At the moment, no system can make decisions without human intervention. Until such systems are widely available involved parties should educate their staff and their audience to spot misleading content. Humans are still relatively good at telling fake content apart from authentic when it comes to less perfect forgeries. The general public needs to be educated about the existence of deepfakes, image manipulations, and the opportunities AI technology could bring. Not all deepfakes are malicious. However, because technology makes it so easy to create realistic forgeries, malicious users can easily exploit it to perform attacks.
The demand for legislation
In the western world democracy has a feature called “Freedom of Speech”. Indeed, it is a crucial part of our everyday life, being able to say whatever we want. However, when it comes to charges against the media companies it is not a simple issue to just mute what they want to publish. The European Parliament is working on solving this issue. Germany itself is also doing the same, but from my perspective, these efforts made no results yet. I expected that these laws are already strong and have a huge effect. However, I had to face that if Defudger wanted to seriously pursue the media industry, we have to wait for more legislation.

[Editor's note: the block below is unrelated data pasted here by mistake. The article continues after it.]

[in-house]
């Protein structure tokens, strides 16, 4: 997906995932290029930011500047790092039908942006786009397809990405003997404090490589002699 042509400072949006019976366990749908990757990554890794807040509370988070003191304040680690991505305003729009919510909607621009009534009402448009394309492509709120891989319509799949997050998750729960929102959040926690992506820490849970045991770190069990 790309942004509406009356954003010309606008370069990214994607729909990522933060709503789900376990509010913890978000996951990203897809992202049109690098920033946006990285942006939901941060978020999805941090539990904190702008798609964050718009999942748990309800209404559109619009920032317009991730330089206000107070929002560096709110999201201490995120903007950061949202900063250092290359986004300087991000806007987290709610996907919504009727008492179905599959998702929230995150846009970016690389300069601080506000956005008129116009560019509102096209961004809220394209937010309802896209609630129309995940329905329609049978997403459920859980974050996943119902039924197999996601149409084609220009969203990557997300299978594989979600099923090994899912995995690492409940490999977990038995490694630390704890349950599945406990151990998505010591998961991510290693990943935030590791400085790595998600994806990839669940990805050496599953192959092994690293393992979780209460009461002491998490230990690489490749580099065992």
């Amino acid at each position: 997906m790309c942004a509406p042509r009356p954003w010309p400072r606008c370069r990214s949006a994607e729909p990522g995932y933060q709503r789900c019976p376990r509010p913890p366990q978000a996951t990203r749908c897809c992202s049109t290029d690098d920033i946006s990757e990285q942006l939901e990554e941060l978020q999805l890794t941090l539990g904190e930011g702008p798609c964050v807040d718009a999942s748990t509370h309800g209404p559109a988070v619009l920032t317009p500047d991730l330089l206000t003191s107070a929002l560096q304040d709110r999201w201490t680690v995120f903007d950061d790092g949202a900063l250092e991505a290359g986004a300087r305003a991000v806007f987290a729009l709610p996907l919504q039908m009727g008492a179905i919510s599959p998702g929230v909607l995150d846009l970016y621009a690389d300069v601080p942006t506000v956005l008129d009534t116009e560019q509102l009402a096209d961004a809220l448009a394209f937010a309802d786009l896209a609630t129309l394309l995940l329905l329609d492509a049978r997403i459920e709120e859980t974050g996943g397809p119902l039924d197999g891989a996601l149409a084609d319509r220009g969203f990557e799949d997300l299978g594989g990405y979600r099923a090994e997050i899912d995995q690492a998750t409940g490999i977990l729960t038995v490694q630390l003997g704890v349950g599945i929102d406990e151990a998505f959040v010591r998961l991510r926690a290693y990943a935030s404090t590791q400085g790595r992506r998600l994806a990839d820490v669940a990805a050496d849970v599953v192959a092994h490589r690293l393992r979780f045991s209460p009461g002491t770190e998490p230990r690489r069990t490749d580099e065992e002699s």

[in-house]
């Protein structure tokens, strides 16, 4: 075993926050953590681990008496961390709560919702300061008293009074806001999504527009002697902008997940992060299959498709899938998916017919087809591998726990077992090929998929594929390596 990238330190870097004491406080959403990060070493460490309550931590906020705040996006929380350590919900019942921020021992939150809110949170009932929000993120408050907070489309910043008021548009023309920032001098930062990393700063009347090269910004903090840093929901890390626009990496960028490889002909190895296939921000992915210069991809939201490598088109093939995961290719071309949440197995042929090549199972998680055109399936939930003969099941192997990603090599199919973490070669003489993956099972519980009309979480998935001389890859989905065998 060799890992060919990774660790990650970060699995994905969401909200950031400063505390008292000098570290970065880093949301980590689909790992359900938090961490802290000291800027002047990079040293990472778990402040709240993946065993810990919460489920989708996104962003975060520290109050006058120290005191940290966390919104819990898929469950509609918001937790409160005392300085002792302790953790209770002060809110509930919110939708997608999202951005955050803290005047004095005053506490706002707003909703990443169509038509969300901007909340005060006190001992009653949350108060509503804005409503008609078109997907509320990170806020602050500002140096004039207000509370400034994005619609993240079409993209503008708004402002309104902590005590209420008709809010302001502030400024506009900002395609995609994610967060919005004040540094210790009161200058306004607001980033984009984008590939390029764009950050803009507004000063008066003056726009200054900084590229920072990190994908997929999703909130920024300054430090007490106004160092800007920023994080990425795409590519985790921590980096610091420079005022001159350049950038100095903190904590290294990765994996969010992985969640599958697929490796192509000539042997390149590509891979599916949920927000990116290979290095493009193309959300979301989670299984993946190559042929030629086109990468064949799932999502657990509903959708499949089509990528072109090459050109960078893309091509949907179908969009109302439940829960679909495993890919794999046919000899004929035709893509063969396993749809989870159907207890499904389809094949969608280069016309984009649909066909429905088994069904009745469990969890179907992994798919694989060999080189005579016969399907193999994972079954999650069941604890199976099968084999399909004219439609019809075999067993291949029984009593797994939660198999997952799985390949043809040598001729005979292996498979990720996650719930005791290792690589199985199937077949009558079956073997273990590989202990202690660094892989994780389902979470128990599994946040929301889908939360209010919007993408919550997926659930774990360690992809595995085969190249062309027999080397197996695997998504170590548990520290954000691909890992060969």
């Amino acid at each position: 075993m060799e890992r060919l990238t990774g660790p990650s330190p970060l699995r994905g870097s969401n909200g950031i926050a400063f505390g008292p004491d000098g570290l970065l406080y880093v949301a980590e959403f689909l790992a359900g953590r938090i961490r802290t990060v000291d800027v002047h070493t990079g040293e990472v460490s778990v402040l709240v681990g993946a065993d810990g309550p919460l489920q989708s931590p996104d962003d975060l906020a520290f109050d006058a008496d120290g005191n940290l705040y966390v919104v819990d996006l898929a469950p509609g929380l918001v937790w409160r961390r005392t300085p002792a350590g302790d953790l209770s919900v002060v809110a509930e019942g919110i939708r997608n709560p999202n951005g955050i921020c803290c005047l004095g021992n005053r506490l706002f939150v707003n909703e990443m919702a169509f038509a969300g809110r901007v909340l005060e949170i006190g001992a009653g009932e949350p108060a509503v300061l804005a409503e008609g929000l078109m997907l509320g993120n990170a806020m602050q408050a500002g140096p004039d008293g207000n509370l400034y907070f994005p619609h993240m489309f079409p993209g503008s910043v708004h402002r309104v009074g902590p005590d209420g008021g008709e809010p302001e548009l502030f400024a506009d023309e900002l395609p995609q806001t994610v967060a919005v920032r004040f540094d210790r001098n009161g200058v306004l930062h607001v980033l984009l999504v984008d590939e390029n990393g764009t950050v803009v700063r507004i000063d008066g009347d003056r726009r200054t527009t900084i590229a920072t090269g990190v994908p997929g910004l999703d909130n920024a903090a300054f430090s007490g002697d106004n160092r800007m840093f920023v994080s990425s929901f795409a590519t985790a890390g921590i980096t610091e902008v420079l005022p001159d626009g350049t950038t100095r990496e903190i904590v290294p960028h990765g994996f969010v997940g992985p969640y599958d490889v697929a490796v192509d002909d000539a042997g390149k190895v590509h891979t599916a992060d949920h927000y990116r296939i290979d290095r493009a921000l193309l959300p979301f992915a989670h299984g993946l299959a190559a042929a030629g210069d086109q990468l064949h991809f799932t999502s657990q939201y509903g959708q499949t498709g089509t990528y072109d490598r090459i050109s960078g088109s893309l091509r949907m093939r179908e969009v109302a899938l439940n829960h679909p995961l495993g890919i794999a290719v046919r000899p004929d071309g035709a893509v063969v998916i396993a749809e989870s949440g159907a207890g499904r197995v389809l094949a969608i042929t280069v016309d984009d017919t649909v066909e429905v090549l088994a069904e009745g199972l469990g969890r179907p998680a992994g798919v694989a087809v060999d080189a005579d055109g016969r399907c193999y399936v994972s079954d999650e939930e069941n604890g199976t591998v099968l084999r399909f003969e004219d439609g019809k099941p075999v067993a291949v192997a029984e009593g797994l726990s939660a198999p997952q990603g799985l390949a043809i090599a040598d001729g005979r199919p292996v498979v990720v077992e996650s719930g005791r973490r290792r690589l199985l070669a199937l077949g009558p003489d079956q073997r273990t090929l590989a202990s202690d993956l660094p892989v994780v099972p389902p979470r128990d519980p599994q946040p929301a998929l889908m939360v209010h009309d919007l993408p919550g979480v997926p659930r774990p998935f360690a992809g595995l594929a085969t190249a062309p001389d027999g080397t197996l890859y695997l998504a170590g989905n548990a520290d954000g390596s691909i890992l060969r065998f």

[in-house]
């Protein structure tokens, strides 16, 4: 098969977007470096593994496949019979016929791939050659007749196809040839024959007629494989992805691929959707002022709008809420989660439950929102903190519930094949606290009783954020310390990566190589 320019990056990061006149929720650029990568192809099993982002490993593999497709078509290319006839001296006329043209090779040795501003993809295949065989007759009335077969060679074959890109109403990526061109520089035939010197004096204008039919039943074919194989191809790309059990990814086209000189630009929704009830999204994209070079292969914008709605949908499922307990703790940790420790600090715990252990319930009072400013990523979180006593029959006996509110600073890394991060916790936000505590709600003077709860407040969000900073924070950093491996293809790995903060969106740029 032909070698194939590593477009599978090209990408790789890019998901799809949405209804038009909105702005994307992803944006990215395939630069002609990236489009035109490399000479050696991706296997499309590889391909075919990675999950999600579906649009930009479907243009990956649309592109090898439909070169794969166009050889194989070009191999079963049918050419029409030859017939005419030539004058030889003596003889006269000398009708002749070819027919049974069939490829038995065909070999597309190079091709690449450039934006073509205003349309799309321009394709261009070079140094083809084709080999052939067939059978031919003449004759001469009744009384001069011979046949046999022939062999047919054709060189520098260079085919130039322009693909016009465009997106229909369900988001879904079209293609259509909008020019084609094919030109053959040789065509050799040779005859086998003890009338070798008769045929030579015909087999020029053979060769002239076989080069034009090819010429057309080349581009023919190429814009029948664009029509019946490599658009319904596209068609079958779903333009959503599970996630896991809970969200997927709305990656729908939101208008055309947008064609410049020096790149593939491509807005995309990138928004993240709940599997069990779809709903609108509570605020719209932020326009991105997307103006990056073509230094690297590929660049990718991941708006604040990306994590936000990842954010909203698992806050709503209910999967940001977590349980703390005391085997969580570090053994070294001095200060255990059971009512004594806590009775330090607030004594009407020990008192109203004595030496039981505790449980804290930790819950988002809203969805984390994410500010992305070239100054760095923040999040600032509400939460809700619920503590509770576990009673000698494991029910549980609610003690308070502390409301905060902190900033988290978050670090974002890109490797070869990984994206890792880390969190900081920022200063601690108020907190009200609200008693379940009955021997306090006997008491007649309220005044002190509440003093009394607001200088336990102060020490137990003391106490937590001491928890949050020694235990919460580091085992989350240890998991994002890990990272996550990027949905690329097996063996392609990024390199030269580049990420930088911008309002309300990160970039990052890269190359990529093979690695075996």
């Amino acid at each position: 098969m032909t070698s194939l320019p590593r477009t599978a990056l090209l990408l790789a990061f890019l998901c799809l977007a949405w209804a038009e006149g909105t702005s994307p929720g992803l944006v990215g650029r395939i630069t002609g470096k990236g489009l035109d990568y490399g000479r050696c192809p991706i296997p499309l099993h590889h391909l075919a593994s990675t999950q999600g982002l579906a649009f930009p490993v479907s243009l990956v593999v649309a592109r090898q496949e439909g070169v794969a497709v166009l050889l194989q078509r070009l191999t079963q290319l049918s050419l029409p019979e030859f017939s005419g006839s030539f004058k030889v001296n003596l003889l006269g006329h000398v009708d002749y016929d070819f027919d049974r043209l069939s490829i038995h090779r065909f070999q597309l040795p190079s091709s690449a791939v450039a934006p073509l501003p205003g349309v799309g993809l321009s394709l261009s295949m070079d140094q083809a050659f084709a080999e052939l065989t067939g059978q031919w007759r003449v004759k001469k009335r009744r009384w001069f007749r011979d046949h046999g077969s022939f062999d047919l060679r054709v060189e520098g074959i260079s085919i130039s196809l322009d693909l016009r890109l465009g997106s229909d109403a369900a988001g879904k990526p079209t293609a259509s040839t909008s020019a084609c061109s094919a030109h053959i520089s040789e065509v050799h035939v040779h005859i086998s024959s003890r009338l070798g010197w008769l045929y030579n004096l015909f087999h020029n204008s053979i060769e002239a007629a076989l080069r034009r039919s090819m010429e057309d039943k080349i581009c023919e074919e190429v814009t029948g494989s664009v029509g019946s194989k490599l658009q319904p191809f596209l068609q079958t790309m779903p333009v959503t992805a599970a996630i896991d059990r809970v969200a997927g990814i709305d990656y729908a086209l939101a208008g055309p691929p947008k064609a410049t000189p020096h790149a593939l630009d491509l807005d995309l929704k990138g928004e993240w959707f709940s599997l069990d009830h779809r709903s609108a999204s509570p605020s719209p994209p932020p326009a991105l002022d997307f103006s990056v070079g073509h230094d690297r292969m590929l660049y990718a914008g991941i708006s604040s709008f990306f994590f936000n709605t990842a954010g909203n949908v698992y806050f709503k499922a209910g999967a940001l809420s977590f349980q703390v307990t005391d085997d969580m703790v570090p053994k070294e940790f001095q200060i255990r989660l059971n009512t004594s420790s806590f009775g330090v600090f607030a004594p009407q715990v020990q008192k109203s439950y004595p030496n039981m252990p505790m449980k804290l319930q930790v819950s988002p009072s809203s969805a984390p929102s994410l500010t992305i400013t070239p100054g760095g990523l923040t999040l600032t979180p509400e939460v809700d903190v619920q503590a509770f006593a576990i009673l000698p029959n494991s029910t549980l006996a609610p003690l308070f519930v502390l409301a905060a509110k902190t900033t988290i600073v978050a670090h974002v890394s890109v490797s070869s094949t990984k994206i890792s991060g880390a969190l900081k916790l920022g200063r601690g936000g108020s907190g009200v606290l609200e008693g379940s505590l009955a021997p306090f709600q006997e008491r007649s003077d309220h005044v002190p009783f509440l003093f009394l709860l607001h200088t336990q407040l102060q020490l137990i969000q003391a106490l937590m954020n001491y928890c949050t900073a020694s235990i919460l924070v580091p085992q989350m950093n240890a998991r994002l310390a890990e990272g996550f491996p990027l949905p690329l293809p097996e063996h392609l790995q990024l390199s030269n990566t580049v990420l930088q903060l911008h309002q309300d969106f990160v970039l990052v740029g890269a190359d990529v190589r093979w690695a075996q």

In my opinion, there could be a significant increase in the value proposition of fake news detection services, if potential charges were higher and stricter. For this to happen, several possible solutions exist ranging from a central authority, similar to what Facebook is doing (but of course fully independent from any company), to a blockchain-based consensus in an ideal world.
Overall, my adventure within the media field was a hell of a ride. It is a very complicated, but extremely interesting and important industry. Right now I am taking part in the democratization of our technology so it can be used by all people. Furthermore, continuous research must be made to make sure the state-of-the-art level is maintained.
Now that I went through the business issues of our story in a future blog post, I will continue with the technological bottlenecks of fake news detection for the media industry.
If you have any questions or subjects you would like to discuss further, please leave a response. I will be happy to talk about it!
Dominik Mate Kovacs leads product development and technological research at Defudger and Colossyan. At Defudger, research is pursued with world-class institutions in fake news detection. Outcomes are built into our products for the benefit of society. At Colossyan, our aim is to challenge the status quo, offering highly scalable video generation for businesses and organizations in a fully ethical manner.